COMEX Option Expiration Price Control

Editor & Publisher @ TF Metals Report
July 28, 2021

Some of you will question why it's valuable to document the obvious price-rigging by The Banks. The answer? Because remarkably there are still "analysts", many of whom the precious metals community hold in high regard, who claim the pricing mechanism is fair, honest, and free of price manipulation.

For this week's post, let's just use two recent examples to make the point.

First, there's this latest revelation from the U.S. Department of Justice in their ongoing prosecution of price manipulation schemes in precious metals trading. Here's the full link from Bloomberg:

A few screenshot "highlights" are posted below:

The lifelong apologists for the Bullion Banks and their pricing scheme will argue that this is all ancient history and spoofing isn't really manipulation, anyway. However, it's clearly NOT ancient history, as this recent update on the ongoing DoJ investigation into the JP Morgan precious metals desk shows:

And finally, for proof that Bullion Bank price manipulation continues to this day—despite the arrests, warnings, and fines—I submit the past week of price action in COMEX gold, prior to the expiration of the Aug21 COMEX gold options at the COMEX close on Tuesday, July 27.

On July 22, in our usual morning post for subscribers at TF Metals Report, I wrote that no one should expect any sort of price rally until COMEX option expiration on Tuesday, the 27th. Why? Because of the easily identifiable "sweet spot" of minimum financial pain for the option-writing Banks. See below:

A simple review of the remaining open interest at various strike levels allowed this sort of determination. And it's not just this month! The Banks attempt to rig price to their financial gain into every option expiration, and if you don't understand and follow this information you will often find yourself confounded and flat-footed into these monthly events.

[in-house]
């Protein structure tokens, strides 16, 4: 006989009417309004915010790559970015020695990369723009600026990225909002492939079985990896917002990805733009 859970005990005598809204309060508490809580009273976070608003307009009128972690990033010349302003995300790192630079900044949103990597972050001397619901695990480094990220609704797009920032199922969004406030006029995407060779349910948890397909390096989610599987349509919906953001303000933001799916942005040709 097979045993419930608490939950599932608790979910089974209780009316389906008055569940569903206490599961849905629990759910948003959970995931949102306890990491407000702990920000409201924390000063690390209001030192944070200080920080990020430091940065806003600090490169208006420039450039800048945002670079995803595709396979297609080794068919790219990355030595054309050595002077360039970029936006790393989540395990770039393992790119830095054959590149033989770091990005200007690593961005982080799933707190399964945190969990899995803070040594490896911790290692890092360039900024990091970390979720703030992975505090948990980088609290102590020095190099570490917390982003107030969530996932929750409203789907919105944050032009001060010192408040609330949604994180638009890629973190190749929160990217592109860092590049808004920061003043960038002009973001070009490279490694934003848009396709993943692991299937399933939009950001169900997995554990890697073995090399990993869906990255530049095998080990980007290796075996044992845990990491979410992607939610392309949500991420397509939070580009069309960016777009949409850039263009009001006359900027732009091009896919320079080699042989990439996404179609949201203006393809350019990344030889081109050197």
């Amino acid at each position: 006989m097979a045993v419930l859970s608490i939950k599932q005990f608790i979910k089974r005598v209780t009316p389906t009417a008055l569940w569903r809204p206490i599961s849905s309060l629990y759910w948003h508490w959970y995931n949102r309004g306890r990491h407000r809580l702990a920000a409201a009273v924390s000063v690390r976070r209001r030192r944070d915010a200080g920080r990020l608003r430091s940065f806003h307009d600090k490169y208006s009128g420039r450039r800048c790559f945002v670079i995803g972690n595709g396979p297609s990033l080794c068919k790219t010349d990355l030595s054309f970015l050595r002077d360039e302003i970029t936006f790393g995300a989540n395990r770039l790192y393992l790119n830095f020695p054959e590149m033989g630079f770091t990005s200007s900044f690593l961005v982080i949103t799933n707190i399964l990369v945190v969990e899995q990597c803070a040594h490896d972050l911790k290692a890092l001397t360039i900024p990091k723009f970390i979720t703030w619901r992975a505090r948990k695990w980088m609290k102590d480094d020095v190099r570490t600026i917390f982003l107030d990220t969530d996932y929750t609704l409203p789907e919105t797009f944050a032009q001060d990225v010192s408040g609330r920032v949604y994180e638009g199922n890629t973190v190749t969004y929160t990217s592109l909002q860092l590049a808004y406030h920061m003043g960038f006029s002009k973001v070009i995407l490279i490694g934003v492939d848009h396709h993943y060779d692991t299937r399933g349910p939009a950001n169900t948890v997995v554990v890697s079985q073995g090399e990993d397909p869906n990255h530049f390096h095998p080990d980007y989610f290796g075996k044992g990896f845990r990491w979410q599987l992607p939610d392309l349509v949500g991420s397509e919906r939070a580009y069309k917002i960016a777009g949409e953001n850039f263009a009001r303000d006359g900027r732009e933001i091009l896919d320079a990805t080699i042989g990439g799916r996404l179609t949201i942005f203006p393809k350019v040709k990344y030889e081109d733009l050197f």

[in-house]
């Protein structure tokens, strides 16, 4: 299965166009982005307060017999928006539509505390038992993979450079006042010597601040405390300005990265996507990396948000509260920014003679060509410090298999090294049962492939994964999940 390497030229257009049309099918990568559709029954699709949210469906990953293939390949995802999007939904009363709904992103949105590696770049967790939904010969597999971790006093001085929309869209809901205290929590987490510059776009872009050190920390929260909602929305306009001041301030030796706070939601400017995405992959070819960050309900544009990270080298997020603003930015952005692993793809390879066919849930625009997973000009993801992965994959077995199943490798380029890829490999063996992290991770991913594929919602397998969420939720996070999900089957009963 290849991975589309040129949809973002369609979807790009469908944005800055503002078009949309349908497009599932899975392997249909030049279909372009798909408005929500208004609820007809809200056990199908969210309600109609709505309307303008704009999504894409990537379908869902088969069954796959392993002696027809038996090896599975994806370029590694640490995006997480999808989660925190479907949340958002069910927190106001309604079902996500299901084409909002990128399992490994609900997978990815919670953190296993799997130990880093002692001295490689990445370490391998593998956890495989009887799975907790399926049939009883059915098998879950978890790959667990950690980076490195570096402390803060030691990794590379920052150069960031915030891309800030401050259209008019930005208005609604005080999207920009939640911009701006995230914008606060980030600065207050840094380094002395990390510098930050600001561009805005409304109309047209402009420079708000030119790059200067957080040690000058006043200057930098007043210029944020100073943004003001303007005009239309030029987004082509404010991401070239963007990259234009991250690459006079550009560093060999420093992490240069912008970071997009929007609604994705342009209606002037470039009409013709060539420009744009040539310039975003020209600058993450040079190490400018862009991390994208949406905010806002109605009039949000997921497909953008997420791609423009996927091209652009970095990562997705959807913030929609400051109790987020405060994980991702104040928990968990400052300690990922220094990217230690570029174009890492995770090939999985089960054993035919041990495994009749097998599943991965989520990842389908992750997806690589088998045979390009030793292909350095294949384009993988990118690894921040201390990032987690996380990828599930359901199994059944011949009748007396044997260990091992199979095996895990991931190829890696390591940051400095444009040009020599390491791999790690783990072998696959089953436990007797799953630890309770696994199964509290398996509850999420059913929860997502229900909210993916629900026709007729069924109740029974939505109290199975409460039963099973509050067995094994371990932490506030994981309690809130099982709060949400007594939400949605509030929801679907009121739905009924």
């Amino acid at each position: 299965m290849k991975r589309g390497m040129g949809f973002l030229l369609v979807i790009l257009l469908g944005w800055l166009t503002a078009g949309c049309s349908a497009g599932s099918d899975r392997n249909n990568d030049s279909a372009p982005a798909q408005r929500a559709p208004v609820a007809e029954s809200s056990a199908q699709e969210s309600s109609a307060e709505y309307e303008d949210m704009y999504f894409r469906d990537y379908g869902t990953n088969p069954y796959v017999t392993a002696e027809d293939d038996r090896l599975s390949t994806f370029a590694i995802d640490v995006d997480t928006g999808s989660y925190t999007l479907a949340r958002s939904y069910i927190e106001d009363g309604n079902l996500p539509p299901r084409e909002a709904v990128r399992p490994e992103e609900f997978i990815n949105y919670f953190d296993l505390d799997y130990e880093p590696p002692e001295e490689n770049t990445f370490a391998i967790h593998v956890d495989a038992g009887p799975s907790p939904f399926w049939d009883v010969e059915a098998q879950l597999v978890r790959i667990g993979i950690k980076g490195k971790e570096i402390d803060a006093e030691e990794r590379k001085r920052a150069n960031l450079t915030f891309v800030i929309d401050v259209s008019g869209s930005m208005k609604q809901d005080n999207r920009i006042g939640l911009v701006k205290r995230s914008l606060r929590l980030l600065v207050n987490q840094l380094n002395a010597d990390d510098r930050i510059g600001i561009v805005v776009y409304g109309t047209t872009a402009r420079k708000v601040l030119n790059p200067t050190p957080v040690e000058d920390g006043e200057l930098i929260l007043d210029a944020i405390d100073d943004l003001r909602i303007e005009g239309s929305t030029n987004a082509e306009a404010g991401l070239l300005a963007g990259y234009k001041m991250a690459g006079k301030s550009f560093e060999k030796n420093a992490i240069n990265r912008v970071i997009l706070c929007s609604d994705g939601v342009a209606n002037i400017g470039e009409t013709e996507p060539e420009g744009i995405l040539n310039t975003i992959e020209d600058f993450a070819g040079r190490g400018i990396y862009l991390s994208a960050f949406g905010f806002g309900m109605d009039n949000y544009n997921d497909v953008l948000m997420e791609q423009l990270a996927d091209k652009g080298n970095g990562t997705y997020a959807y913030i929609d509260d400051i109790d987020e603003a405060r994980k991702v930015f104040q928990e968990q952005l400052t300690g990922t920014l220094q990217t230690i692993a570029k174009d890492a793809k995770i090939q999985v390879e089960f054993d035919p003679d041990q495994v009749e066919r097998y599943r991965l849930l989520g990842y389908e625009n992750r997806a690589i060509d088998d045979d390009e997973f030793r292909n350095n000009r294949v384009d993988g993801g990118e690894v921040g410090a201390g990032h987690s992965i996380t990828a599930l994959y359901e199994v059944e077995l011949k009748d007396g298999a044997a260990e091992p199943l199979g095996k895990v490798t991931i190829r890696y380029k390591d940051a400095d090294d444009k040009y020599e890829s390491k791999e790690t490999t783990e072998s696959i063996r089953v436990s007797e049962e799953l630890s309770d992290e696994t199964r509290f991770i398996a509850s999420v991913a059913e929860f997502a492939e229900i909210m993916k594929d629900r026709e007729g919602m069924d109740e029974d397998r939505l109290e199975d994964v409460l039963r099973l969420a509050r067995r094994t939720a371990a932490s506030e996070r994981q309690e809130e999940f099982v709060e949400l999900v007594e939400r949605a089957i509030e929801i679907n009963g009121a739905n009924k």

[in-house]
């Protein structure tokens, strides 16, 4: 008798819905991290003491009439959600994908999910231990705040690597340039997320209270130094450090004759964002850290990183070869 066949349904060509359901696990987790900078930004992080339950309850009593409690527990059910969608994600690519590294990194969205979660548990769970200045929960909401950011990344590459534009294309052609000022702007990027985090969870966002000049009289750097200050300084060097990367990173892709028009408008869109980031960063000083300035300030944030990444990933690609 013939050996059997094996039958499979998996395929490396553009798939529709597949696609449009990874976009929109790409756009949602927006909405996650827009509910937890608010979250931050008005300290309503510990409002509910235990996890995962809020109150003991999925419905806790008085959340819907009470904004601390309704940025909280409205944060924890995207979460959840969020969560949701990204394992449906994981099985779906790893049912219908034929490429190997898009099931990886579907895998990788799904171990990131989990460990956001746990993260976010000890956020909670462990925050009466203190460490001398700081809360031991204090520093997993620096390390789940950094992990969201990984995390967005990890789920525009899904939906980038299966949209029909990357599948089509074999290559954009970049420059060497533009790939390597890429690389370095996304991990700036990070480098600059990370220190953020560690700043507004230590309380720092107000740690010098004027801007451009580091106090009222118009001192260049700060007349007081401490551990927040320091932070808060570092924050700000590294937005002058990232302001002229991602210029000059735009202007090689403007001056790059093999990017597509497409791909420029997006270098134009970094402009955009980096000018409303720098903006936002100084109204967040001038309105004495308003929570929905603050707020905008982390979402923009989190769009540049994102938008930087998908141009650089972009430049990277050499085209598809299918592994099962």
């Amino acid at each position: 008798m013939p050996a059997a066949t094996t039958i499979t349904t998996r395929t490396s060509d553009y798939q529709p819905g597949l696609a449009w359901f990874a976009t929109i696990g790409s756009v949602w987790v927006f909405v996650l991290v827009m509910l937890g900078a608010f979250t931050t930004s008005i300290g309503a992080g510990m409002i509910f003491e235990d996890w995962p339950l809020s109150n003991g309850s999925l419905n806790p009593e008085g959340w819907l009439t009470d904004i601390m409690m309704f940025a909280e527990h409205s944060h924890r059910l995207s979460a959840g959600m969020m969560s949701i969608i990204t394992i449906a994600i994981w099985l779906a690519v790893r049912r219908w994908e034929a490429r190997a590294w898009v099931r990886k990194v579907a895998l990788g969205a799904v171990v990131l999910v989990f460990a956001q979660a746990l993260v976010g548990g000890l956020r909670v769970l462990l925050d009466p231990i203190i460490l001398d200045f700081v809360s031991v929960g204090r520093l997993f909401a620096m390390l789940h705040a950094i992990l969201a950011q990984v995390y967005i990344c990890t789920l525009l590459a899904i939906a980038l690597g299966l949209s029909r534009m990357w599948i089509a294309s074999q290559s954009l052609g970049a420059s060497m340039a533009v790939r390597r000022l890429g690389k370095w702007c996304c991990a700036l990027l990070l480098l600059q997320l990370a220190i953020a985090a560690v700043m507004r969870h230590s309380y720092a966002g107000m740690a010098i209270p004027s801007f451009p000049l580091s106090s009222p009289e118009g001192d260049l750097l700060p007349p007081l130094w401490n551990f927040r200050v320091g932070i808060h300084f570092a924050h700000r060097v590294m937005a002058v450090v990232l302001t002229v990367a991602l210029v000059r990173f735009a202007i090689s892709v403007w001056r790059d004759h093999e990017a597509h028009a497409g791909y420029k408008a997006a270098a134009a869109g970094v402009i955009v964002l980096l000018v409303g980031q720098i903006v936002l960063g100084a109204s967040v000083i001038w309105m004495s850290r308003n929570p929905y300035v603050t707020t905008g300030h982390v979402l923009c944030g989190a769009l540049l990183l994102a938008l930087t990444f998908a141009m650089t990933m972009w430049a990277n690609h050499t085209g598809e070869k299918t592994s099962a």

How do the Bank trading desks consistently accomplish this feat? Here's a simple explanation that I found last week at ZeroHedge:

As you can see below, $1800 is the "sweet spot" of minimal loss for The Banks:

Further, there was incentive to avoid a drop below $1775 and/or a rally above $1825:

And so—as you'd expect, and as we've seen play out over the past five days—the price of COMEX gold has been repeatedly drawn to $1800 as if by magnet.

And now, with the COMEX close as of 1:30 EDT on Tuesday, July 27, price has settled within pennies of $1800—just as predicted FIVE DAYS AGO. Magic? Nope. Just simple manipulation analysis.

So, in the end, what's the point of this week's post?

  1. If you believe that the price of gold is somehow determined in a free and fair market, devoid of Bank price manipulation efforts, you are sorely mistaken.
  2. Gold and silver price manipulation did not end in 2016. It continues to this day.
  3. However, as with all distortions and manipulations, when the end comes, the reversion to the mean and the "natural" price will be shocking. In this case, after being restrained lower for decades through unallocated and synthetic supply, price will inevitably reset multiples higher.
  4. In the meantime, recognition of this ongoing manipulation is vital to understanding these "markets". If you understand the how and why of the Bank price manipulation, then you can use this knowledge to your advantage in timing your regular acquisitions of physical metal.

 And let's close this week by stressing again point #3 above. Many fear that this price manipulation scheme, which has been in place since 1975, will continue indefinitely. I can assure you that it WILL NOT. Instead, a moment will come when the overstretched fraud of the derivative markets will snap. When this happens, it will be recalled in the same manner that Hemingway once described bankruptcy—the current pricing scheme will fail "gradually and then suddenly".

Those who continue to plan for this inevitable event will find themselves rewarded and, most importantly, protected when it finally occurs.

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Craig HemkeCraig Hemke began his career in financial services in 1990 but retired in 2008 to focus on family and entrepreneurial opportunities. Since 2010, he has been the editor and publisher of the TF Metals Report found at TFMetalsReport.com, an online community for precious metal investors.

Gold is used in following industries: Jewelry, Financial, Electronics, Computers, Dentistry, Medicine, Awards, Aerospace and Glassmaking.

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